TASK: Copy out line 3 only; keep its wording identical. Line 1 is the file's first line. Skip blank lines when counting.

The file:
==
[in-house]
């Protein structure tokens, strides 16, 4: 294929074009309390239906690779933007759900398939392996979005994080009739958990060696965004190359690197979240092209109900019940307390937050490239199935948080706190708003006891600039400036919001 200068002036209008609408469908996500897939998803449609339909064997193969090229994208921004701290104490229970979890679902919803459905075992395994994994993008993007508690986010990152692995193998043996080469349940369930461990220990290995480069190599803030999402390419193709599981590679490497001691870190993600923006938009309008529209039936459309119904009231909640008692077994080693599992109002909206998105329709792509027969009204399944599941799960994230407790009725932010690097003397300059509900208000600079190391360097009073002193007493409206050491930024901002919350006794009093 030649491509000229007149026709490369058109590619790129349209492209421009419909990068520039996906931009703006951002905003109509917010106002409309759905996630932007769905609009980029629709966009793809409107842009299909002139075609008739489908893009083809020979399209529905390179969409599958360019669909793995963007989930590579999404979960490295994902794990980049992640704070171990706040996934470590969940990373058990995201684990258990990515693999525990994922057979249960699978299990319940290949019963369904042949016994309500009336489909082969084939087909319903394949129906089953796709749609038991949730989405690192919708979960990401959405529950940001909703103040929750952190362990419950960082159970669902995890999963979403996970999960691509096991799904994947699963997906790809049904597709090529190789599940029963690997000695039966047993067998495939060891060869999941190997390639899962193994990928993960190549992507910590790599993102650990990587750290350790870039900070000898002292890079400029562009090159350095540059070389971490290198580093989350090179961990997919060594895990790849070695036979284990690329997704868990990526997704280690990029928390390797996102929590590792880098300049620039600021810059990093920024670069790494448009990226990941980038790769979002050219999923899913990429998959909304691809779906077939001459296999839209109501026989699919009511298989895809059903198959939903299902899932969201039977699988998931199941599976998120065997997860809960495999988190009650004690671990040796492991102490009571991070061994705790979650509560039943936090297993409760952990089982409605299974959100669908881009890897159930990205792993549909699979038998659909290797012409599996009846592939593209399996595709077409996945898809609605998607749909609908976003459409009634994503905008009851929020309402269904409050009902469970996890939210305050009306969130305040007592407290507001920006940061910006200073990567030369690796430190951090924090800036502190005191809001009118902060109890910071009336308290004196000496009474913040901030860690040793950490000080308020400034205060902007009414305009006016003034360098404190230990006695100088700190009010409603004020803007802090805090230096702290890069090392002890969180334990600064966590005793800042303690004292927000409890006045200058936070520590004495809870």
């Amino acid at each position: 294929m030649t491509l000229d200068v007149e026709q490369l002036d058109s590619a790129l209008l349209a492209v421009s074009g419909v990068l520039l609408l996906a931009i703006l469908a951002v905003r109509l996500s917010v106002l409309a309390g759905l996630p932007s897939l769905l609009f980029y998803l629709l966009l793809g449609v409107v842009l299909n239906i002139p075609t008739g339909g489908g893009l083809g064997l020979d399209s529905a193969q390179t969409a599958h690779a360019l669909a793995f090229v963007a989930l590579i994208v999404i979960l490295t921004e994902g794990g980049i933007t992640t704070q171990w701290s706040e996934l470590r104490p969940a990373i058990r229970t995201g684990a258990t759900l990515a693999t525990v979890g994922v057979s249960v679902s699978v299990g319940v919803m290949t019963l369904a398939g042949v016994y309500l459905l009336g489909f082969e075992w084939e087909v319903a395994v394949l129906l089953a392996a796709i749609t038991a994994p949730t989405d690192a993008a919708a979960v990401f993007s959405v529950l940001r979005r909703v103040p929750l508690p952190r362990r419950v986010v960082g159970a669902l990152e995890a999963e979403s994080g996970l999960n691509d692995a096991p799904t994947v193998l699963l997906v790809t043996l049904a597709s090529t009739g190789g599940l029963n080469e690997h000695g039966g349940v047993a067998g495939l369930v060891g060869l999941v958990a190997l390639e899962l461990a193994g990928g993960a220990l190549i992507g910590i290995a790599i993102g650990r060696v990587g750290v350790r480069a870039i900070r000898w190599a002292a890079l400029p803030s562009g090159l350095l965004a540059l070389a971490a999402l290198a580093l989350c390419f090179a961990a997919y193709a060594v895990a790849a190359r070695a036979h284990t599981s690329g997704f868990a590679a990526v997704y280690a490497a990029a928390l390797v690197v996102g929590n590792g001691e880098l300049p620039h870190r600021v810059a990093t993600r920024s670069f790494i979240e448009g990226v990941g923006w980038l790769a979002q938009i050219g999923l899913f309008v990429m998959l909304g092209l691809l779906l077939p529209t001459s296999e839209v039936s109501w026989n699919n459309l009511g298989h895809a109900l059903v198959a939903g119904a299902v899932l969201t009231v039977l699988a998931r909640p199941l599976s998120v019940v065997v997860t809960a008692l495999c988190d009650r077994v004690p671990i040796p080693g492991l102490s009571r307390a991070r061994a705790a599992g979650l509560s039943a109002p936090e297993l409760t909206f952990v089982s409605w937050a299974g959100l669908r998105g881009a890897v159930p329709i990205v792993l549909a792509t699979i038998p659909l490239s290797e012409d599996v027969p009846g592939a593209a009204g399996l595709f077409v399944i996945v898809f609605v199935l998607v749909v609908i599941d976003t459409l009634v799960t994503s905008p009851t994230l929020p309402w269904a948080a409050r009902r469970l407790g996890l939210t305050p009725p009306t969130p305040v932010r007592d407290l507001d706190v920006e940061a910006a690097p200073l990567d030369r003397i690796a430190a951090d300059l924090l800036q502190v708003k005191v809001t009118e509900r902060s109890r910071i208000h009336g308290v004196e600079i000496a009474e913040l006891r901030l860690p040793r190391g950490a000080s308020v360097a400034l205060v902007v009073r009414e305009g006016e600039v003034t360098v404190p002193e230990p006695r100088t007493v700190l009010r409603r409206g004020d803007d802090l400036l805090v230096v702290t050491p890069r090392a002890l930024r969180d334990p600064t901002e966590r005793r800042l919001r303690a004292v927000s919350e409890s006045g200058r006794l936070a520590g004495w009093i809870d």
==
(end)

């Amino acid at each position: 294929m030649t491509l000229d200068v007149e026709q490369l002036d058109s590619a790129l209008l349209a492209v421009s074009g419909v990068l520039l609408l996906a931009i703006l469908a951002v905003r109509l996500s917010v106002l409309a309390g759905l996630p932007s897939l769905l609009f980029y998803l629709l966009l793809g449609v409107v842009l299909n239906i002139p075609t008739g339909g489908g893009l083809g064997l020979d399209s529905a193969q390179t969409a599958h690779a360019l669909a793995f090229v963007a989930l590579i994208v999404i979960l490295t921004e994902g794990g980049i933007t992640t704070q171990w701290s706040e996934l470590r104490p969940a990373i058990r229970t995201g684990a258990t759900l990515a693999t525990v979890g994922v057979s249960v679902s699978v299990g319940v919803m290949t019963l369904a398939g042949v016994y309500l459905l009336g489909f082969e075992w084939e087909v319903a395994v394949l129906l089953a392996a796709i749609t038991a994994p949730t989405d690192a993008a919708a979960v990401f993007s959405v529950l940001r979005r909703v103040p929750l508690p952190r362990r419950v986010v960082g159970a669902l990152e995890a999963e979403s994080g996970l999960n691509d692995a096991p799904t994947v193998l699963l997906v790809t043996l049904a597709s090529t009739g190789g599940l029963n080469e690997h000695g039966g349940v047993a067998g495939l369930v060891g060869l999941v958990a190997l390639e899962l461990a193994g990928g993960a220990l190549i992507g910590i290995a790599i993102g650990r060696v990587g750290v350790r480069a870039i900070r000898w190599a002292a890079l400029p803030s562009g090159l350095l965004a540059l070389a971490a999402l290198a580093l989350c390419f090179a961990a997919y193709a060594v895990a790849a190359r070695a036979h284990t599981s690329g997704f868990a590679a990526v997704y280690a490497a990029a928390l390797v690197v996102g929590n590792g001691e880098l300049p620039h870190r600021v810059a990093t993600r920024s670069f790494i979240e448009g990226v990941g923006w980038l790769a979002q938009i050219g999923l899913f309008v990429m998959l909304g092209l691809l779906l077939p529209t001459s296999e839209v039936s109501w026989n699919n459309l009511g298989h895809a109900l059903v198959a939903g119904a299902v899932l969201t009231v039977l699988a998931r909640p199941l599976s998120v019940v065997v997860t809960a008692l495999c988190d009650r077994v004690p671990i040796p080693g492991l102490s009571r307390a991070r061994a705790a599992g979650l509560s039943a109002p936090e297993l409760t909206f952990v089982s409605w937050a299974g959100l669908r998105g881009a890897v159930p329709i990205v792993l549909a792509t699979i038998p659909l490239s290797e012409d599996v027969p009846g592939a593209a009204g399996l595709f077409v399944i996945v898809f609605v199935l998607v749909v609908i599941d976003t459409l009634v799960t994503s905008p009851t994230l929020p309402w269904a948080a409050r009902r469970l407790g996890l939210t305050p009725p009306t969130p305040v932010r007592d407290l507001d706190v920006e940061a910006a690097p200073l990567d030369r003397i690796a430190a951090d300059l924090l800036q502190v708003k005191v809001t009118e509900r902060s109890r910071i208000h009336g308290v004196e600079i000496a009474e913040l006891r901030l860690p040793r190391g950490a000080s308020v360097a400034l205060v902007v009073r009414e305009g006016e600039v003034t360098v404190p002193e230990p006695r100088t007493v700190l009010r409603r409206g004020d803007d802090l400036l805090v230096v702290t050491p890069r090392a002890l930024r969180d334990p600064t901002e966590r005793r800042l919001r303690a004292v927000s919350e409890s006045g200058r006794l936070a520590g004495w009093i809870d």